Motion Control: Sensing Solutions Optimize Manufacturing Systems

By Contributed Article | February 27, 2024

Motion control systems harvest data to help create faster, more precise, and more resilient manufacturing processes. A host of sensors help unlock deep insights into factory operations.

Motion control is the process by which the elements in a manufacturing process are set into a precise and controlled system of motion. These systems must meet the same criteria as other manufacturing components for the manufacturing facility to be efficient, responsive, and robust.

Designing smarter motion control systems for manufacturing facilities begins by achieving higher precision current and position measurements, which creates opportunities to minimize waste while maximizing responsiveness and throughput. The precision of any motion control system depends on its sensors.

Motion control applications guide every aspect of the production line. (Image source: Analog Devices)

While there are many position sensor options, magnetic sensors offer high resolution at a lower cost than optical encoders. They are more robust in applications subject to dust and vibration, and their contactless nature minimizes wear and tear.

However, magnetic sensors can be susceptible to external magnetic fields’ interference and surrounding materials’ influence. Their accuracy can also be affected by temperature fluctuations, so calibration may be necessary to maintain their accuracy in applications that experience a changing range of conditions. These maintenance issues can reduce cost and reliability advantages. Also, many magnetic sensors only perform well in close range, which limits design possibilities.

One sensor choice that balances these considerations is anisotropic magnetoresistance (AMR) sensors. Unlike Hall effect sensors, giant magnetoresistance (GMR) sensors, and tunnel magnetoresistance (TMR) sensors, AMR sensors exhibit robustness in magnetically harsh environments and maintain accuracy with wide air-gap tolerances. The need for calibration and maintenance is considerably reduced because AMR sensors don’t experience degradation and angular error under these conditions.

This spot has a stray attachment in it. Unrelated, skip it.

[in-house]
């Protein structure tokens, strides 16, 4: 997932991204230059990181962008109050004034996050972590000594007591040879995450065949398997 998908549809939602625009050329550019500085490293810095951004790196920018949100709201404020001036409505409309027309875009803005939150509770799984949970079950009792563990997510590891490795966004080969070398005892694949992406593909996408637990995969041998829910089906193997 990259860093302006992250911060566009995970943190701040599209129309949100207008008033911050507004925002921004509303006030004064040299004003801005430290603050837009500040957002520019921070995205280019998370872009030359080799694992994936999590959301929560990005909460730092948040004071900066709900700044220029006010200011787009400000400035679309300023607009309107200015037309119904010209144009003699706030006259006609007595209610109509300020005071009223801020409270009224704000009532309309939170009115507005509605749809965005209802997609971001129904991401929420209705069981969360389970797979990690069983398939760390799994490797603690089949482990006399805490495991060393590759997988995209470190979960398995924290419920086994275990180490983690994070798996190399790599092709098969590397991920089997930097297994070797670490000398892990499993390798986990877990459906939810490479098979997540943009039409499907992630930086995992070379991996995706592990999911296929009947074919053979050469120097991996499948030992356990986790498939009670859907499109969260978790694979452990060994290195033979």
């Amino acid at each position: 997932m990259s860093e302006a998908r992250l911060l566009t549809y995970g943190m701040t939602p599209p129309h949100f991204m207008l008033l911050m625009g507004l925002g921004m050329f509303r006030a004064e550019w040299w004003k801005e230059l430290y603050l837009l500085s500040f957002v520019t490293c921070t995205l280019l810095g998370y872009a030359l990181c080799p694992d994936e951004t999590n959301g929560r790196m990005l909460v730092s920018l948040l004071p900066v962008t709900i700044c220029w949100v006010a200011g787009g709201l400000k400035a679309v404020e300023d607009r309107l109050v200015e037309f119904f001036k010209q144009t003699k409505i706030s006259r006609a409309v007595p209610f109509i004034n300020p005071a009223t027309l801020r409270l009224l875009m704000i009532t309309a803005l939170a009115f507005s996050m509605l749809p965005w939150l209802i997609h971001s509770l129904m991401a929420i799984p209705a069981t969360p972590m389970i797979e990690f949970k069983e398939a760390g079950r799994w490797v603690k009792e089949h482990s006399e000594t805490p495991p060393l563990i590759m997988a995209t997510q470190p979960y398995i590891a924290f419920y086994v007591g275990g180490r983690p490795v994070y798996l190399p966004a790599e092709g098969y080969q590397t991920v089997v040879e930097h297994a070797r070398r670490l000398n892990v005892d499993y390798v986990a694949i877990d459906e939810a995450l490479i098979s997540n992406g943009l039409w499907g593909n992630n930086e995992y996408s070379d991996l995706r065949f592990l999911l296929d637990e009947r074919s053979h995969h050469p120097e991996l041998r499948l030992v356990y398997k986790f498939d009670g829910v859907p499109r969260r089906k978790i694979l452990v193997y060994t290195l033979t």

The ADA4571 family of angle sensors from Analog Devices are equipped with integrated signal conditioners, facilitating higher absolute accuracy position sensing for motor drive and servo applications. The ADA4571 features built-in calibration engines that keep errors to <0.5° over a wide range of temperatures.

Sensors monitor machine health

While performance is essential in the intelligent factory, so are efficiency and resilience. By monitoring motor vibration and shock, machine health sensors (such as vibration sensors) in factories can reduce unplanned downtime, extending the asset’s useable lifetime while reducing maintenance costs. While there are many sensor options, microelectromechanical systems (MEMS) accelerometers strike an appealing balance of capabilities, offering high bandwidth and low noise at a fraction of piezoelectric systems’ price and power consumption.

The ADXL1001/ADXL1002 family of MEMs sensors exhibits noise of just 25 micro g per root Hertz (μg/√Hz) in the ±50 g range, and resilience to external shocks up to 10,000 g. A linear frequency response from DC to 11 kilohertz (kHz) makes the parts suitable for slowly rotating equipment, while low power consumption facilitates wireless sensing designs. For applications that require measurement along three axes, the ADXL371 can be a suitable choice.

Sensing solutions have the ability to unlock deep insights into factory operations. Once data such as voltages, currents, positions, and temperatures are collected from various motion-control systems, automated systems can analyze this data to optimize real-time manufacturing flows.

Deterministic data collection currently involves fieldbus protocols like EtherCAT and PROFINET. However, the industry is rapidly adopting Time-Sensitive Networking (TSN) as a standard for next-generation networks. This trend is fundamental to the emergence of converged information technology/operational technology (IT/OT) infrastructure, which brings together enterprise and factory floor systems on a single network.

These networks require sub-millisecond network cycle times to ensure determinism and up to gigabit bandwidth to accommodate new high-speed traffic sources such as video feeds from vision systems. Modern motion control systems need Ethernet physical layers (PHYs) like the ADIN1200/1300 family to meet these requirements. These robust, low-power and low-latency PHYs support GbE in industrial environments. They can operate in ambient temperatures up to 105 °C, have been extensively tested for electromagnetic compatibility (EMC), and offer rugged features like brownout protection.

Intelligent and precise motion control is a pivotal element in modern manufacturing lines and moves factory operations toward greater agility, performance, and resilience. Sensor selection is central to designing efficient systems. With newly expanded sensor options, engineers have opportunities to improve every element of the production line, from position tracking to machine health monitoring. As we move forward into the digital era, fusing intelligent motion control and advanced networking into manufacturing systems promises an increase in efficiency, production levels, and quality in both operations and final product.

Visit DigiKey to learn more about sensors, encoders, and transducers for smart automation.

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